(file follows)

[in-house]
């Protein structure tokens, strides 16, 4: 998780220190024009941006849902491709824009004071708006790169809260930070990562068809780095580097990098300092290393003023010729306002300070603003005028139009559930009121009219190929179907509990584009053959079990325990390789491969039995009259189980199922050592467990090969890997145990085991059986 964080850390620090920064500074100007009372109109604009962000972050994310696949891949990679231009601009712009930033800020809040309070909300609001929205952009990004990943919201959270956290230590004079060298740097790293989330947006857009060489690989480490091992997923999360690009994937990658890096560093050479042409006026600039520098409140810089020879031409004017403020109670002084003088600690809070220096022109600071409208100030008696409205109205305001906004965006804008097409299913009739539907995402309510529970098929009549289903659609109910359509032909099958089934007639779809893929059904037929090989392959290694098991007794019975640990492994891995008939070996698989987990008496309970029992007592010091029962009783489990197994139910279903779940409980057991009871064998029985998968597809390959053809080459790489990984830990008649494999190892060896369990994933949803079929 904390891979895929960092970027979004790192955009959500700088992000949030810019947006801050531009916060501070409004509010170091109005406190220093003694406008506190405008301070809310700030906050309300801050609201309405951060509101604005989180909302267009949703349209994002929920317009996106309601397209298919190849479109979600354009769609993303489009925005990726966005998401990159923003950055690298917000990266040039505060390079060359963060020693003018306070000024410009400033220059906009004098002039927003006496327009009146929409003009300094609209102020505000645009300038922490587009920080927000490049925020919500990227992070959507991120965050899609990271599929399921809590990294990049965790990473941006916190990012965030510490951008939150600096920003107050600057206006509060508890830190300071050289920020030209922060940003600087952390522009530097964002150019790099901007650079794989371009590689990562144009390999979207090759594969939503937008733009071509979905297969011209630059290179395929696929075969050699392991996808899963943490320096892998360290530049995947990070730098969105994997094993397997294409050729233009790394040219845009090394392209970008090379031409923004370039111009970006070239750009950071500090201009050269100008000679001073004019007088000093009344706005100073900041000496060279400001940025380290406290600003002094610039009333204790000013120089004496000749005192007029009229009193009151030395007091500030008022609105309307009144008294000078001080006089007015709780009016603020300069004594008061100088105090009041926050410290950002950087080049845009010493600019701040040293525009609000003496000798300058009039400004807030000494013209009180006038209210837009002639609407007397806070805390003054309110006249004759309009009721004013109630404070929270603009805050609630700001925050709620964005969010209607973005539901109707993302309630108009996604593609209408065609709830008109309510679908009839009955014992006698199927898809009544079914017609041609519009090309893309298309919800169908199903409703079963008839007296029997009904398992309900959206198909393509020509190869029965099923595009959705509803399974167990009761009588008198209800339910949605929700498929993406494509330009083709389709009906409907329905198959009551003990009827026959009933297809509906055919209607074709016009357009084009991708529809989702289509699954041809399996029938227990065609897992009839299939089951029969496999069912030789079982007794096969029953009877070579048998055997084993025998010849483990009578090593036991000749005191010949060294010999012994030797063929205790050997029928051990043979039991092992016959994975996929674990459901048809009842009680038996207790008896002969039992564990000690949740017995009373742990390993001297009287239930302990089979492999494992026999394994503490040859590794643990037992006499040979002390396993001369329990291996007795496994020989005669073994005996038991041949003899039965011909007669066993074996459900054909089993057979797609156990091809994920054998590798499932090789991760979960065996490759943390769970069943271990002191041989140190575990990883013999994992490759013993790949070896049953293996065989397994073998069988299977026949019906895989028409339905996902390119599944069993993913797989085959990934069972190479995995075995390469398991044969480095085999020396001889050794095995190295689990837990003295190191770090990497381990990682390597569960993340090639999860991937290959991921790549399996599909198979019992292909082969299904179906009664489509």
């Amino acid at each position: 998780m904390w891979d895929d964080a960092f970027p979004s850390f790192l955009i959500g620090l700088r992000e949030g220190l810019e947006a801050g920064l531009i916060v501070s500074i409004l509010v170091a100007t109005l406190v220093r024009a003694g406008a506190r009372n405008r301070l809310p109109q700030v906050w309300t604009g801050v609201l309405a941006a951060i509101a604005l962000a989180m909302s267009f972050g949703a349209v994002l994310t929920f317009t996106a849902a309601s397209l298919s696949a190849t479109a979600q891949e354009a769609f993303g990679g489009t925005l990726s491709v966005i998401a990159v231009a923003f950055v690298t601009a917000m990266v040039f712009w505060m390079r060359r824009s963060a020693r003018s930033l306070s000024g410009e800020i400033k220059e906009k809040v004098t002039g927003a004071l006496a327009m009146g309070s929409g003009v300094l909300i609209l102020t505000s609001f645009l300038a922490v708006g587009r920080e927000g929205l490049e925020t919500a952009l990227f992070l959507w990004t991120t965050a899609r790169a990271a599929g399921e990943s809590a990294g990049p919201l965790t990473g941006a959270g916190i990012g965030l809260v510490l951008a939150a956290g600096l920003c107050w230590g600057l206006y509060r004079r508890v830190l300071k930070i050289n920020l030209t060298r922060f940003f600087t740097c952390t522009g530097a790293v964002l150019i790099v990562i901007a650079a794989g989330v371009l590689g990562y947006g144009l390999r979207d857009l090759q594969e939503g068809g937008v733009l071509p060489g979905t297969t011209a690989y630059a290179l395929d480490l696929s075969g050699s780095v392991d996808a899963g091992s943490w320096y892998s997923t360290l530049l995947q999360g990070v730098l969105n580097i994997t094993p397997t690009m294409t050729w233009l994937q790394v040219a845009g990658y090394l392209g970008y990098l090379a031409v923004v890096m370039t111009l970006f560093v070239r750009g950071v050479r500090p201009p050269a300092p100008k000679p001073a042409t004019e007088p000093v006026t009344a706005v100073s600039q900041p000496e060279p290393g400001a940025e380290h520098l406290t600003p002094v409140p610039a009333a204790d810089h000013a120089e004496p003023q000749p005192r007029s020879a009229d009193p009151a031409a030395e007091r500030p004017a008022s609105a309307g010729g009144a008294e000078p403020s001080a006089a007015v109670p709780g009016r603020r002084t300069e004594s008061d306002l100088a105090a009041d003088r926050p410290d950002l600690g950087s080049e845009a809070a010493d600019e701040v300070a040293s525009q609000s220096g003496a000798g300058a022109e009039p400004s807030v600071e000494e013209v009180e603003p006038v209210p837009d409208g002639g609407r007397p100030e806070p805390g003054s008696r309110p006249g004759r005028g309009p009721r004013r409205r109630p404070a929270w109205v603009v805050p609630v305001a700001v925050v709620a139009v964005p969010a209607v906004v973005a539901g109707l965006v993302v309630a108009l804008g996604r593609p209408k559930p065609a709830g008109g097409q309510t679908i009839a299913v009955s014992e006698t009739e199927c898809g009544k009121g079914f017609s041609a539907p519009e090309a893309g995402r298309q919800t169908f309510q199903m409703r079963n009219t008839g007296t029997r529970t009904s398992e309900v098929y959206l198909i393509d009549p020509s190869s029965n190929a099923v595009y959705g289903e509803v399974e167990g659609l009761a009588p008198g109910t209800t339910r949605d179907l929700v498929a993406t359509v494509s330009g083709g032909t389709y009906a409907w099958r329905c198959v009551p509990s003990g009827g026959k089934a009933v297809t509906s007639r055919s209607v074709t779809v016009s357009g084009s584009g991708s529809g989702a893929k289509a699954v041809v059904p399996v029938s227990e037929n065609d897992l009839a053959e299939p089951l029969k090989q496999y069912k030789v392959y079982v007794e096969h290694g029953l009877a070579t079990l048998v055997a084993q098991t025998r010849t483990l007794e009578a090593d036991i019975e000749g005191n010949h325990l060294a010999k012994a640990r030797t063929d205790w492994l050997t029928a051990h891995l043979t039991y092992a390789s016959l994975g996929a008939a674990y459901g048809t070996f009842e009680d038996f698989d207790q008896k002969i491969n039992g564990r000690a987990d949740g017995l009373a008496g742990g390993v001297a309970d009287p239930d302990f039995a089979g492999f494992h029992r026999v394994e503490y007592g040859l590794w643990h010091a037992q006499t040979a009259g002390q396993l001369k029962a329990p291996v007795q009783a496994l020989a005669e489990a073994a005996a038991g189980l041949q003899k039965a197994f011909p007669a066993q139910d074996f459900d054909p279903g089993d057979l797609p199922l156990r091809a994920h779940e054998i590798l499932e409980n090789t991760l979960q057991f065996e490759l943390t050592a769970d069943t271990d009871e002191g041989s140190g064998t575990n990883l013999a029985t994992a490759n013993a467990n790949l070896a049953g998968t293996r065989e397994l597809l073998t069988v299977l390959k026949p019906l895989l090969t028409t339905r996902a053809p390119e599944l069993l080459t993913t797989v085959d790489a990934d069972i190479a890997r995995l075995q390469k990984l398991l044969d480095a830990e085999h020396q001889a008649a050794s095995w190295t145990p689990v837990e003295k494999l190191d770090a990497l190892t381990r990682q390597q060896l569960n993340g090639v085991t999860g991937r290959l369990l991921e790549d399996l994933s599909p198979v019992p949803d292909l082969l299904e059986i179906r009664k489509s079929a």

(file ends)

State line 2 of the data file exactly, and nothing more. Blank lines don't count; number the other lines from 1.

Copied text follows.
């Protein structure tokens, strides 16, 4: 998780220190024009941006849902491709824009004071708006790169809260930070990562068809780095580097990098300092290393003023010729306002300070603003005028139009559930009121009219190929179907509990584009053959079990325990390789491969039995009259189980199922050592467990090969890997145990085991059986 964080850390620090920064500074100007009372109109604009962000972050994310696949891949990679231009601009712009930033800020809040309070909300609001929205952009990004990943919201959270956290230590004079060298740097790293989330947006857009060489690989480490091992997923999360690009994937990658890096560093050479042409006026600039520098409140810089020879031409004017403020109670002084003088600690809070220096022109600071409208100030008696409205109205305001906004965006804008097409299913009739539907995402309510529970098929009549289903659609109910359509032909099958089934007639779809893929059904037929090989392959290694098991007794019975640990492994891995008939070996698989987990008496309970029992007592010091029962009783489990197994139910279903779940409980057991009871064998029985998968597809390959053809080459790489990984830990008649494999190892060896369990994933949803079929 904390891979895929960092970027979004790192955009959500700088992000949030810019947006801050531009916060501070409004509010170091109005406190220093003694406008506190405008301070809310700030906050309300801050609201309405951060509101604005989180909302267009949703349209994002929920317009996106309601397209298919190849479109979600354009769609993303489009925005990726966005998401990159923003950055690298917000990266040039505060390079060359963060020693003018306070000024410009400033220059906009004098002039927003006496327009009146929409003009300094609209102020505000645009300038922490587009920080927000490049925020919500990227992070959507991120965050899609990271599929399921809590990294990049965790990473941006916190990012965030510490951008939150600096920003107050600057206006509060508890830190300071050289920020030209922060940003600087952390522009530097964002150019790099901007650079794989371009590689990562144009390999979207090759594969939503937008733009071509979905297969011209630059290179395929696929075969050699392991996808899963943490320096892998360290530049995947990070730098969105994997094993397997294409050729233009790394040219845009090394392209970008090379031409923004370039111009970006070239750009950071500090201009050269100008000679001073004019007088000093009344706005100073900041000496060279400001940025380290406290600003002094610039009333204790000013120089004496000749005192007029009229009193009151030395007091500030008022609105309307009144008294000078001080006089007015709780009016603020300069004594008061100088105090009041926050410290950002950087080049845009010493600019701040040293525009609000003496000798300058009039400004807030000494013209009180006038209210837009002639609407007397806070805390003054309110006249004759309009009721004013109630404070929270603009805050609630700001925050709620964005969010209607973005539901109707993302309630108009996604593609209408065609709830008109309510679908009839009955014992006698199927898809009544079914017609041609519009090309893309298309919800169908199903409703079963008839007296029997009904398992309900959206198909393509020509190869029965099923595009959705509803399974167990009761009588008198209800339910949605929700498929993406494509330009083709389709009906409907329905198959009551003990009827026959009933297809509906055919209607074709016009357009084009991708529809989702289509699954041809399996029938227990065609897992009839299939089951029969496999069912030789079982007794096969029953009877070579048998055997084993025998010849483990009578090593036991000749005191010949060294010999012994030797063929205790050997029928051990043979039991092992016959994975996929674990459901048809009842009680038996207790008896002969039992564990000690949740017995009373742990390993001297009287239930302990089979492999494992026999394994503490040859590794643990037992006499040979002390396993001369329990291996007795496994020989005669073994005996038991041949003899039965011909007669066993074996459900054909089993057979797609156990091809994920054998590798499932090789991760979960065996490759943390769970069943271990002191041989140190575990990883013999994992490759013993790949070896049953293996065989397994073998069988299977026949019906895989028409339905996902390119599944069993993913797989085959990934069972190479995995075995390469398991044969480095085999020396001889050794095995190295689990837990003295190191770090990497381990990682390597569960993340090639999860991937290959991921790549399996599909198979019992292909082969299904179906009664489509």